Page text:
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DuraLabel's Weekly Safety News

Blog Author Angelique Sanders

Weekly safety news. Stay in touch with regulations from OSHA, NFPA, and other safety codes. Find out about other companies' best and worst practices. We scour the internet to provide you with helpful training resources and the latest safety information.


Monday, September 24, 2012

Major OSHA Citations

A summary of major OSHA citations announced during the week ending September 22th.

The following is based on press releases from OSHA.




OSHA cites manufacturer for continued workplace safety, health hazards ($148,700)
OSHA fines Staten Island, NY contractor for fall hazards ($136,000)
OSHA cites OPC Polymers for process safety management program deficiencies ($138,600)

OSHA cites Jersey City, NJ, company for warehouse safety and health hazards ($162,400)

OSHA has cited Formosa Plastics Corp. USA with 16 alleged safety and health violations at its Delaware City, Deleware site. A March investigation was a follow-up to two inspections opened in October 2009. Proposed penalties total $148,700.

Two repeat violations, with $66,000 in penalties, involve a failure to perform process equipment inspections and tests, inspect critical valves and ensure that PVC dust did not accumulate on surfaces and the floor of a bagging area. A repeat violation exists when an employer previously has been cited for the same or a similar violation of a standard, regulation, rule or order at any other facility in federal enforcement states within the last five years. The same violation was cited following a separate investigation in March 2010.

Fourteen serious violations include:
  • electrical hazards
  • a deficient process safety management program
  • incomplete emergency shutdown procedures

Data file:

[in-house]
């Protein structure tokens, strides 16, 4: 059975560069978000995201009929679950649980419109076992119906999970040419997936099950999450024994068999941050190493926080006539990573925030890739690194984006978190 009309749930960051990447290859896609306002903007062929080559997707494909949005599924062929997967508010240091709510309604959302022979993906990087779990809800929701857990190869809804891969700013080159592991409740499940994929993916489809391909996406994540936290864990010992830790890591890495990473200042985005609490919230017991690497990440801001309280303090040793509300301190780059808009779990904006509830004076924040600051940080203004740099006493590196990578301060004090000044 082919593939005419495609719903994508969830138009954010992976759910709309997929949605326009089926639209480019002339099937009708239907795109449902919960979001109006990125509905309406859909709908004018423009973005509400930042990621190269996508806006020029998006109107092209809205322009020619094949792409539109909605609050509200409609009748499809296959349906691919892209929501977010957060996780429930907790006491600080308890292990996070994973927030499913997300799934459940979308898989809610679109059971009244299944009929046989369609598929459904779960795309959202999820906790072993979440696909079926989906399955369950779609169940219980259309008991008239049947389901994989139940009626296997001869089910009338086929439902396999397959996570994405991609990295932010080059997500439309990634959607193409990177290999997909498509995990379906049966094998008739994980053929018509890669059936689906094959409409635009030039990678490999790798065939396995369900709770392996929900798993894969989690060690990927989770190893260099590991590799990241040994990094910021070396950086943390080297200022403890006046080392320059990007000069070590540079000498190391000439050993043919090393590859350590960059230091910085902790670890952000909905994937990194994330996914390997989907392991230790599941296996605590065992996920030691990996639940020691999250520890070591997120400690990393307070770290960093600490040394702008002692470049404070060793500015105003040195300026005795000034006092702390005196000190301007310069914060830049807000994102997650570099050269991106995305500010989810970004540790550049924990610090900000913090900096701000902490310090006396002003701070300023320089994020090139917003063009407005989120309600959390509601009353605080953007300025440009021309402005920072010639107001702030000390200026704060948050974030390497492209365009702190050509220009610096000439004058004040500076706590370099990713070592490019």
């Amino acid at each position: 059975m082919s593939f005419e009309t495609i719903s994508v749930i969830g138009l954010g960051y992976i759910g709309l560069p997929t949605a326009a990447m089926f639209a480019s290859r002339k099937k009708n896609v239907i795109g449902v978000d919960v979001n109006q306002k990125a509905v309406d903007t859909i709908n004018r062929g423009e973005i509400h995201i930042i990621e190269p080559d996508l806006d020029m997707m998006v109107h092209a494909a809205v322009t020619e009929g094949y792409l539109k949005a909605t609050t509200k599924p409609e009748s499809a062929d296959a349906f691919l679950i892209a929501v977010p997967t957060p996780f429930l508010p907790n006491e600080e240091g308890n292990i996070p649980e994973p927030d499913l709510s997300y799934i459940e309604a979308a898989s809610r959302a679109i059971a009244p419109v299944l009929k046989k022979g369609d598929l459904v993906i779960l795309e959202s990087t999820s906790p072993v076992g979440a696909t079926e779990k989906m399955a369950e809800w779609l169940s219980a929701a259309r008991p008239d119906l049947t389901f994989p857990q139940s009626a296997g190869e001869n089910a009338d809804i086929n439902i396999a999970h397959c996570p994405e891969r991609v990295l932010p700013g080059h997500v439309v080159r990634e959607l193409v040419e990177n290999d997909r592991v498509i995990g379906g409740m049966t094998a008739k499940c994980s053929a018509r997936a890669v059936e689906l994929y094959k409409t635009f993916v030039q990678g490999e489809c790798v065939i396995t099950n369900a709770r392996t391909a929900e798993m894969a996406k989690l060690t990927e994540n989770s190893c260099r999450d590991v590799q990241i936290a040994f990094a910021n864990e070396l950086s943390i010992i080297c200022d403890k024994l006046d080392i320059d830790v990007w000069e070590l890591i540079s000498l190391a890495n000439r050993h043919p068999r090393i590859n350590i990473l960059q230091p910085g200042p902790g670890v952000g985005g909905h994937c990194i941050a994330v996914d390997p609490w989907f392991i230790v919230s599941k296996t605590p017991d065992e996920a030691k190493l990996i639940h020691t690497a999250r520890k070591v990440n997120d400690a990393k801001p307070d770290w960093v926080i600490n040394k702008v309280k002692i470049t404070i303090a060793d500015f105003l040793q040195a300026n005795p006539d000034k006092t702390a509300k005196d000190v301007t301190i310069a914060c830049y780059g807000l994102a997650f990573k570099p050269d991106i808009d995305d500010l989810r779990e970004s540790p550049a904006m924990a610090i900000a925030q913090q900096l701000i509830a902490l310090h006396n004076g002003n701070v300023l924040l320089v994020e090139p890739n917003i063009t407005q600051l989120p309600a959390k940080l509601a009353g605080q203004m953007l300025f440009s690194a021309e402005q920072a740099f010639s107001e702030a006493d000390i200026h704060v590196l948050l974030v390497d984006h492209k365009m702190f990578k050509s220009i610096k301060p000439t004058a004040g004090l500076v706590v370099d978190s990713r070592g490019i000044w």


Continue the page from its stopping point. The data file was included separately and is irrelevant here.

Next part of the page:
• no machine guarding
  •  a lack of training for workers participating in emergency response
  • failing to periodically evaluate contractor performance. 
A serious violation occurs when there is substantial probability that death or serious physical harm could result from a hazard about which the employer know or should have known. The citations carry $82,700 in penalties.

Formosa Plastics Corp. USA, headquartered in Livingston, N.J., employs 107 workers at its Delaware City site. The company has 15 business days from receipt of the citations to comply, request an informal conference with the OSHA area director, or contest the citations and proposed penalties before the independent Occupational Safety and Health Review Commission.


OSHA has cited Blade Contracting Inc., based in Staten Island, with seven safety – including one willful – violations for fall hazards at a Jersey City, N.J., work site. The investigation was initiated after a worker with the masonry contractor was injured by falling from a sixth floor balcony while attempting to access a suspension scaffold. Proposed penalties total $136,290.

In an article in SiLive.com, Blade's safety representative said the company is contesting the citations.  In addition, the safety representative  stated that the worker didn't follow safety procedures. He said the man "took a shortcut" and climbed over balcony rails to try to get onto the scaffold. He said the worker failed to use the scaffold's two access ladders as he should have. Read the SiLive.com article here.

OSHA's press release states that the willful violation reflects the use of makeshift devices on top of scaffolds to increase the level height for working and a failure to protect workers on scaffolds from fall hazards. A willful violation is one committed with intentional knowledge or voluntary disregard for the law's requirements, or with plain indifference to worker safety and health.